Friday, 22 November 2013

Theatre review: In The Next Room or the vibrator play

The word "hysteria" famously originates from ystera meaning womb, because it was assumed to be a uniquely female condition. Hence the unlikely connection between 19th century medicine and sex toys, as explored in Sarah Ruhl's In The Next Room or the vibrator play. A rather nifty split-level set from Simon Kenny gives us the living room of Dr and Mrs Givings, and above it the doctor's surgery where people arrive with various forms of depression and exhaustion. Dr Givings (Jason Hughes) and his nurse Annie (Sarah Woodward) treat the patients' lower, unmentionable areas to release the poisonous womb fluids causing their illness. It would all seem suspiciously like an an orgasm if any of the women had had one before. But Givings is also a big fan of the new-fangled electricity, and is replacing the hands-on method with huge buzzing vibrators - he's even designed a few new models himself.

At the heart of Ruhl's play is the relationship between Givings' wife Catherine (Natalie Casey) and one of his patients, Mrs Daldry (Flora Montgomery.) The former feels like her husband's rejecting her while the latter's finding a whole new lease of life from his treatments - but when the two women become friends they start to investigate what exactly it is that's helping put the colour back in Mrs Daldry's cheeks.


Catherine is a new mother bordering on post-natal depression, producing insufficient milk and worried that the wet-nurse Elizabeth (an emotionally intense Madeline Appiah) is bonding with her daughter better than she is. Casey's performance as the ungainly, socially awkward Catherine is a joy, if a bit too reminiscent of her turn in Abigail's Party. Montgomery balances her out well as the increasingly happy and confident Mrs Daldry, and between them, Appiah and Woodward they present four women at many notably different stages of sexual experience.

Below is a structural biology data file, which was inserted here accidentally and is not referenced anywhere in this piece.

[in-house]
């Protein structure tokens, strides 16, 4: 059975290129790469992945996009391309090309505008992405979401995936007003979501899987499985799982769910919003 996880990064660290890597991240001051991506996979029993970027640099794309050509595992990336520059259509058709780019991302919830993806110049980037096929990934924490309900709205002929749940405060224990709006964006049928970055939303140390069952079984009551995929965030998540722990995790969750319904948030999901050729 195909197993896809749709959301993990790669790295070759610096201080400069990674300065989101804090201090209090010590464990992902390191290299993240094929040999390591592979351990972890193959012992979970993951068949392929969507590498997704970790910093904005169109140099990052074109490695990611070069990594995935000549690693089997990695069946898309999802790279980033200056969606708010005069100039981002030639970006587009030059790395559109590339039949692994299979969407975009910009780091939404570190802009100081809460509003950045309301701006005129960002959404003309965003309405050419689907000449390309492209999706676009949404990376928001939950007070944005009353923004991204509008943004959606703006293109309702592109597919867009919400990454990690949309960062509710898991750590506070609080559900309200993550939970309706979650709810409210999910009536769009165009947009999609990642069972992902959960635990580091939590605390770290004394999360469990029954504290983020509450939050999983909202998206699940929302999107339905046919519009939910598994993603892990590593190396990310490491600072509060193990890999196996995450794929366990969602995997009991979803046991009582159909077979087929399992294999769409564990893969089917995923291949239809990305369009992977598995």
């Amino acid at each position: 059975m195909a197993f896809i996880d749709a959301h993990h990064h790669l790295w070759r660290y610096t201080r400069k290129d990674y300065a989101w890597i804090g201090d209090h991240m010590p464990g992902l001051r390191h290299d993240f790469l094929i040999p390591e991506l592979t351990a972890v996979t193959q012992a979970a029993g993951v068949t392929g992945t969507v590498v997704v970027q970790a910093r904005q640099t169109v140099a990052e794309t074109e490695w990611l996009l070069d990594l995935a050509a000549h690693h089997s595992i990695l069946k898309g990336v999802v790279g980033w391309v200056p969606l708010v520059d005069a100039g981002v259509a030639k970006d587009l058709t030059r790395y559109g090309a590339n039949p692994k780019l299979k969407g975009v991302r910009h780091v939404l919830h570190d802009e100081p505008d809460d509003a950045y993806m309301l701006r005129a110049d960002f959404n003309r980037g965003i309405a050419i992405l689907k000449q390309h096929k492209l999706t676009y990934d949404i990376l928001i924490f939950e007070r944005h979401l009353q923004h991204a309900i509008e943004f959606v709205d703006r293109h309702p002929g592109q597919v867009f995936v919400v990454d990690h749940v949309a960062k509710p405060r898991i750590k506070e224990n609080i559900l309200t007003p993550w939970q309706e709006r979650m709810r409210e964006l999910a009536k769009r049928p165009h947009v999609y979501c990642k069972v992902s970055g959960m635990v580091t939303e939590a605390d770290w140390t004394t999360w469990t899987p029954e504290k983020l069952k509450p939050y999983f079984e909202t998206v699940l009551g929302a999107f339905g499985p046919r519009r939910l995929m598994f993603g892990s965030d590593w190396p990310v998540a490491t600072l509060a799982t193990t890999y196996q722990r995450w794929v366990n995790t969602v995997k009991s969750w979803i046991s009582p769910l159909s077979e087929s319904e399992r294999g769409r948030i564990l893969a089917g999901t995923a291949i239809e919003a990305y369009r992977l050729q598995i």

There's actually some rather nicely-explored areas for drama here but the potential for comedy suggested by the subject matter is thoroughly mined as well, Laurence Boswell's production maintaining a twinkle in its eye throughout. An extra lease of comic life is brought after the interval by the arrival of Edward Bennett's Leonard, an English artist and one of the doctor's rare male patients. Hughes and Woodward have a lot of fun with Bennett and a large amount of lubricant, but Leonard also represents another avenue for the women to seek a new freedom. (Even without the striped scarf he sometimes sports, Bennett seems to be increasingly turning into Tom Baker, which is ironic given his biggest brush with fame so far.)


In The Next Room or the vibrator play has comedy, drama, accidental lesbitarianism, more orgasms than a When Harry Met Sally fan convention, and even aFULL-FRONTAL MALE NUDITY ALERT!for the benefit of anyone who's ever wanted to see Warren From Off Of This Life get his cock out. What it lacks is a good editor, two and a half hours being longer than the subject matter can really sustain, and unfortunately the play far outstays its welcome. Like the wife of Leonard's friend, it suffers from not having had a bit of a trim downstairs, which could have turned it into a real little gem - it still reaches a satisfying climax, but could have got to it without quite as much foreplay.

In The Next Room or the vibrator play by Sarah Ruhl is booking until the 4th of Janaury at the St James Theatre.

Running time: 2 hours 30 minutes including interval.

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